We are an international group of evolutionary biologists interested in life, the universe, and everything (ok, only a child of the 80ies like this PI would understand). Together, we investigate how populations evolve to adapt to environmental stress. We are especially interested in the genetic and phenotypic responses of populations to life in deteriorating or poor quality environments.
We use the microbe Baker’s yeast (or budding yeast – Saccharomyces cerevisiae) and its wild relatives as a model system, and a combination of experimental evolution and next generation sequencing. We generate populations that range in genetic variation from clonal (i.e. only genetically identical individuals at first) to extremely diverse (i.e. hybrid swarms made from crossing different species). We propagate these populations for hundreds of generations in stressful environments, using experimental evolution. This allows us to watch the evolutionary process unfold in the lab. We use fitness assays and genome sequencing on these lab-evolved strains from different time points of their frozen “fossil record” to parse the contributions of the four population genetic processes – mutation, genetic drift, recombination and selection. This helps us understand what drives the dynamics of adaptation.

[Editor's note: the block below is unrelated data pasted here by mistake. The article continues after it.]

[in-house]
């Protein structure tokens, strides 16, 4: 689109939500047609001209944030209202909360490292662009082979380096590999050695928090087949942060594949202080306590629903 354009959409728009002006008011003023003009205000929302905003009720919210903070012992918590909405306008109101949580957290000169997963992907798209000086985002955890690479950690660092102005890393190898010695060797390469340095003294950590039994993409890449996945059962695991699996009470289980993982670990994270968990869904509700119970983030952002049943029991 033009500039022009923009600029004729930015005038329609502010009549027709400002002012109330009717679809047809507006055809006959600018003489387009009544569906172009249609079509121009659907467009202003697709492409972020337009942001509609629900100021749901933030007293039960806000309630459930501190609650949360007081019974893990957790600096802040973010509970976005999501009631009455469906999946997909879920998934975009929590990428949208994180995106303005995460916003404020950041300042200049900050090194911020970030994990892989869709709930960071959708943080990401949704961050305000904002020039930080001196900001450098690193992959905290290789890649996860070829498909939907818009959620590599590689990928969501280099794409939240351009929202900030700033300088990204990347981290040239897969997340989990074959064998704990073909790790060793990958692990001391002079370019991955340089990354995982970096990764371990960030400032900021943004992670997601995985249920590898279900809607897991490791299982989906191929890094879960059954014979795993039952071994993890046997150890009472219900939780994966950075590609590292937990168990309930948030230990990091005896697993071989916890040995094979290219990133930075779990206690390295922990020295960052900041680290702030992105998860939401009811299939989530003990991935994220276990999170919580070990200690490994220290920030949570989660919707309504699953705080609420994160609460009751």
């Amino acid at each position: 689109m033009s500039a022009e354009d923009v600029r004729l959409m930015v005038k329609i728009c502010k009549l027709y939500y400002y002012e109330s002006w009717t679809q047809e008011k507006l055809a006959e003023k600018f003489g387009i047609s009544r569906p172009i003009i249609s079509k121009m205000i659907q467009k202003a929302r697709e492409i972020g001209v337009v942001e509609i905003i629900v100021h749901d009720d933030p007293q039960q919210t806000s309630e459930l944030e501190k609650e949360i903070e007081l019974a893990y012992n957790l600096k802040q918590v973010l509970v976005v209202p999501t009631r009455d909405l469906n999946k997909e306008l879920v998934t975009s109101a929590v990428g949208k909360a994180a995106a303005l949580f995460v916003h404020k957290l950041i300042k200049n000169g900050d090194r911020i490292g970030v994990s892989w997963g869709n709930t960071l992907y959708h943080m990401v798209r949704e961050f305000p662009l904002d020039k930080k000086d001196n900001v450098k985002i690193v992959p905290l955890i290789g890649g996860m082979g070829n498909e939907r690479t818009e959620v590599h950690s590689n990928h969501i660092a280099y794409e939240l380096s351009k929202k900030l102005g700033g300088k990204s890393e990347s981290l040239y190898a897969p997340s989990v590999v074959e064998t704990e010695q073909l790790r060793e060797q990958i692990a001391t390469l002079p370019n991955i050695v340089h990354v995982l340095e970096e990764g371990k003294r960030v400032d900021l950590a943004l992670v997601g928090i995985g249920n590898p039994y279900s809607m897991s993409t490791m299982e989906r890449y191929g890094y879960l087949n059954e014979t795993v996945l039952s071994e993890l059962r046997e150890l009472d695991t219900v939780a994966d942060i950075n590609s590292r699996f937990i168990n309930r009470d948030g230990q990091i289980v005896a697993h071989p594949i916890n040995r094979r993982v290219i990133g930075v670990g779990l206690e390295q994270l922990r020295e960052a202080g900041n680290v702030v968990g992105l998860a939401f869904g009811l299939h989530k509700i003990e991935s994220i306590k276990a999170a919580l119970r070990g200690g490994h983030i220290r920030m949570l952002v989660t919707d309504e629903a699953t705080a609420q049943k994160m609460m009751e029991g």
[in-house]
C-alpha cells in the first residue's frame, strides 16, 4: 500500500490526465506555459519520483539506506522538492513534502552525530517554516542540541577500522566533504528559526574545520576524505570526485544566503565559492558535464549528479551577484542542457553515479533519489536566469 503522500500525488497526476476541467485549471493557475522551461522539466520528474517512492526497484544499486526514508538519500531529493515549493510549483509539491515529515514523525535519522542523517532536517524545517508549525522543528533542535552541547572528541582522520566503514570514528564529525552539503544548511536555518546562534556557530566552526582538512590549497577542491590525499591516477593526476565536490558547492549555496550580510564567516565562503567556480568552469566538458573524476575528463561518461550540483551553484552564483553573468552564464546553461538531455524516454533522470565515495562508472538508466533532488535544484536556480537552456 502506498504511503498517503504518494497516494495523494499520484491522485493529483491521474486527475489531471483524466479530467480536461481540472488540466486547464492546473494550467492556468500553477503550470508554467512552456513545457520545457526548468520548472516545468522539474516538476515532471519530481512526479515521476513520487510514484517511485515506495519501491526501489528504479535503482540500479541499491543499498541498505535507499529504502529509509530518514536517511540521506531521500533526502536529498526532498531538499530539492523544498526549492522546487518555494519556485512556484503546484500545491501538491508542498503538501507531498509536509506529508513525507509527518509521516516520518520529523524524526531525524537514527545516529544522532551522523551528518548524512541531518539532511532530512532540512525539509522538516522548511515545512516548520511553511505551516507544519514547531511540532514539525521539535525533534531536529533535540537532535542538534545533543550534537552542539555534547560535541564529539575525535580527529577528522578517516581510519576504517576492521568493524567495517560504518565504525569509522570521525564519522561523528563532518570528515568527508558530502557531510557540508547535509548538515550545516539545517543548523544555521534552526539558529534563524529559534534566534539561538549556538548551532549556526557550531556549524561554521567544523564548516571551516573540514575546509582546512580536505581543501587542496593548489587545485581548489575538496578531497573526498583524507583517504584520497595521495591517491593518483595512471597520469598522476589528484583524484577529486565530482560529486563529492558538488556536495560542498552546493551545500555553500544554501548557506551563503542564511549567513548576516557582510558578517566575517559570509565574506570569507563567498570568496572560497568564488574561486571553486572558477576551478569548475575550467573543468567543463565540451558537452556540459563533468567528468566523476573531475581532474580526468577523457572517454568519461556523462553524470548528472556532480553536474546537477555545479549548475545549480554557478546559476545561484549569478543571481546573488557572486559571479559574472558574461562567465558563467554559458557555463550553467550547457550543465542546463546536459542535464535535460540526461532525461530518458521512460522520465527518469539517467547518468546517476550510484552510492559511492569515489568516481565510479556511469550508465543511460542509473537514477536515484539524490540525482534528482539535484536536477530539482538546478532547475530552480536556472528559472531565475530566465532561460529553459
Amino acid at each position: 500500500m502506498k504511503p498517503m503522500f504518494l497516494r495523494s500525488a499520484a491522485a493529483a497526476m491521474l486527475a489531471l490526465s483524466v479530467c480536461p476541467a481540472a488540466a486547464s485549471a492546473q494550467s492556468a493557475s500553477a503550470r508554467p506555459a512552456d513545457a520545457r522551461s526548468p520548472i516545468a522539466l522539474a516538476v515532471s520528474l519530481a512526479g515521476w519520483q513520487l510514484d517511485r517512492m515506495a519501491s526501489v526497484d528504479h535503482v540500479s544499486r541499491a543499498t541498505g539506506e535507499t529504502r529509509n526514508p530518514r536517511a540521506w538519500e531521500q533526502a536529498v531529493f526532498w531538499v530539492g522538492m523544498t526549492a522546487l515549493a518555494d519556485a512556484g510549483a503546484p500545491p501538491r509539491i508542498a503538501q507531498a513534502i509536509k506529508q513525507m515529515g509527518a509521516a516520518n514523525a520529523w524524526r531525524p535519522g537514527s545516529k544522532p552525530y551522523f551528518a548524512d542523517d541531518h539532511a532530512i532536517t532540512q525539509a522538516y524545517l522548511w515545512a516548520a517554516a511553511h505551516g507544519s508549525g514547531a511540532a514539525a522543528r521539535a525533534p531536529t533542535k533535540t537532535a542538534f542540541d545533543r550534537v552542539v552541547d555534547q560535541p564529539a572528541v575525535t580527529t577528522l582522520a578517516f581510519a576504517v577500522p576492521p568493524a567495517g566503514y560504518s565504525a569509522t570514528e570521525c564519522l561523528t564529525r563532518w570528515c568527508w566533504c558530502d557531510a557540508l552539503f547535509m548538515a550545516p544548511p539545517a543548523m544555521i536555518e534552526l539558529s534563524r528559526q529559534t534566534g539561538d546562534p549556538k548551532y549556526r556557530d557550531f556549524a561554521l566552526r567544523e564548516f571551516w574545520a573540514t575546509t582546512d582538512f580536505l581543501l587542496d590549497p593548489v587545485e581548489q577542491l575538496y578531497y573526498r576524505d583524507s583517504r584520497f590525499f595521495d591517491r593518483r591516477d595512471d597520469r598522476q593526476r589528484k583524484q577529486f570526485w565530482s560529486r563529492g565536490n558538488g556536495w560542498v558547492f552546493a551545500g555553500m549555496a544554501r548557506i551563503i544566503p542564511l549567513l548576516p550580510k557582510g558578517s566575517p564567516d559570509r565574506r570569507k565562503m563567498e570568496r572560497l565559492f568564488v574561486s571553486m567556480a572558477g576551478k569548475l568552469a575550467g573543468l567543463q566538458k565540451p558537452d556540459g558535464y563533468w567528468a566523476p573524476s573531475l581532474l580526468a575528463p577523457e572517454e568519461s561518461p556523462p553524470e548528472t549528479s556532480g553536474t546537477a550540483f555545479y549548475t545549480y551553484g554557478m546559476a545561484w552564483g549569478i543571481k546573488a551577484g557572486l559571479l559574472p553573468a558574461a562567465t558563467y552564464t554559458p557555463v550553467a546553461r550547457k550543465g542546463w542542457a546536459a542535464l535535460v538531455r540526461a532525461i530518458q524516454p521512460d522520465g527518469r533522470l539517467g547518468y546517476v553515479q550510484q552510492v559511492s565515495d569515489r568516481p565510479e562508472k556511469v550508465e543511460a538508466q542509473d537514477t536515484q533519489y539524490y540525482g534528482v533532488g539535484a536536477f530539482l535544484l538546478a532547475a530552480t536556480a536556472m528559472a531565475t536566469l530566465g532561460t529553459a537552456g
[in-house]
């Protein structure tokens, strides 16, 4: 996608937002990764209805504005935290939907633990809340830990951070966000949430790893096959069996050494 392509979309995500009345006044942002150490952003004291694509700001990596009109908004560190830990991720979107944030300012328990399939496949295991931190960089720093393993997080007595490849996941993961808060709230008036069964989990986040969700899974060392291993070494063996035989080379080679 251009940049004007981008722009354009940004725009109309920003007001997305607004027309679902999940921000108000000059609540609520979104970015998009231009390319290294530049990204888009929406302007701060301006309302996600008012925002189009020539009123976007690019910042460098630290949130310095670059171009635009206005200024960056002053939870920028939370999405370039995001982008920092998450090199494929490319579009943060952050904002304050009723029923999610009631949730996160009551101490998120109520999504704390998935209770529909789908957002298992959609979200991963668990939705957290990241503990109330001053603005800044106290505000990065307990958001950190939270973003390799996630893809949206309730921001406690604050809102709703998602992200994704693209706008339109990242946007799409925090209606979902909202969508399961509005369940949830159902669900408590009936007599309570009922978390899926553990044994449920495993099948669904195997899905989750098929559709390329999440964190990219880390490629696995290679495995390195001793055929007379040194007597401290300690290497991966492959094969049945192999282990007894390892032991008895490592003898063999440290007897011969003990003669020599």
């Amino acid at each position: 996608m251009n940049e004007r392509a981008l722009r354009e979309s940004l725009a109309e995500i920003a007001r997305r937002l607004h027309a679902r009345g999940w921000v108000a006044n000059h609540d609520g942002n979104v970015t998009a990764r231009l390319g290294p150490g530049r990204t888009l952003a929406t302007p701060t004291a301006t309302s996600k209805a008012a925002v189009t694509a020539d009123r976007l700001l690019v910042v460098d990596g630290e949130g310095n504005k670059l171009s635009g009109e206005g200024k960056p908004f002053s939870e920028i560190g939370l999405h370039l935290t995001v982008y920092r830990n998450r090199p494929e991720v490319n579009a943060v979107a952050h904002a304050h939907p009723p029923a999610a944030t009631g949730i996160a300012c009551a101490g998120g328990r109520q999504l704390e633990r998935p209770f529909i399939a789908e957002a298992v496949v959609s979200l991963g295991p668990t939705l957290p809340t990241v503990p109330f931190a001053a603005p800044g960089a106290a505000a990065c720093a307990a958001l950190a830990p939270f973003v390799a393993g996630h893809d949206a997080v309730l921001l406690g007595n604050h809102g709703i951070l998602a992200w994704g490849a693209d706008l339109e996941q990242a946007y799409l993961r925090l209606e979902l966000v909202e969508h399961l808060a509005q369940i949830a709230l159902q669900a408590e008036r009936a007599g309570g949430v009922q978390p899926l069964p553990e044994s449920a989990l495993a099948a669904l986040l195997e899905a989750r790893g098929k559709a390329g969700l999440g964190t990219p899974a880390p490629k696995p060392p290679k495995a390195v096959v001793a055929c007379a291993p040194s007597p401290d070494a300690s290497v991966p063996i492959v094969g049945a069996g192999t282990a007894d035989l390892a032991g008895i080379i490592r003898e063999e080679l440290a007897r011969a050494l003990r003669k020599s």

Luckily, yeast comes with its own genetic toolkit and great high quality reference genomes, plus it can reproduce asexually and sexually, which makes it a great system to study the different drivers of evolutionary adaptation.
Some current questions that we are working on are:
- What is the genetic architecture of fitness and adaptation under environmental stress?
- How do adaptive dynamics from standing genetic variation differ from adaptation through de novo mutations?
- How does the rate of environmental change (e.g. gradual vs. abrupt) affect adaptation
- How likely is mutation-order speciation in sexual versus asexual population?
- Can hybridization alter the rates and mechanisms of adaptation when populations are facing environmental stress?
- What is the evolutionary significance of structural genomic variation (e.g. aneuploidy), and how does it affect hybrid fitness?
- We’ve also recently branched out to work with insects! In collaboration with David Berger at Uppsala University, we are looking at temperature adaptation and the evolution of phenotypic plasticity in seed beetles (Callosobruchus maculatus).
We are always looking for interested Master’s students, who want to join the lab. See examples for available MSc projects here, but we are happy to discuss your own interesting project ideas, too!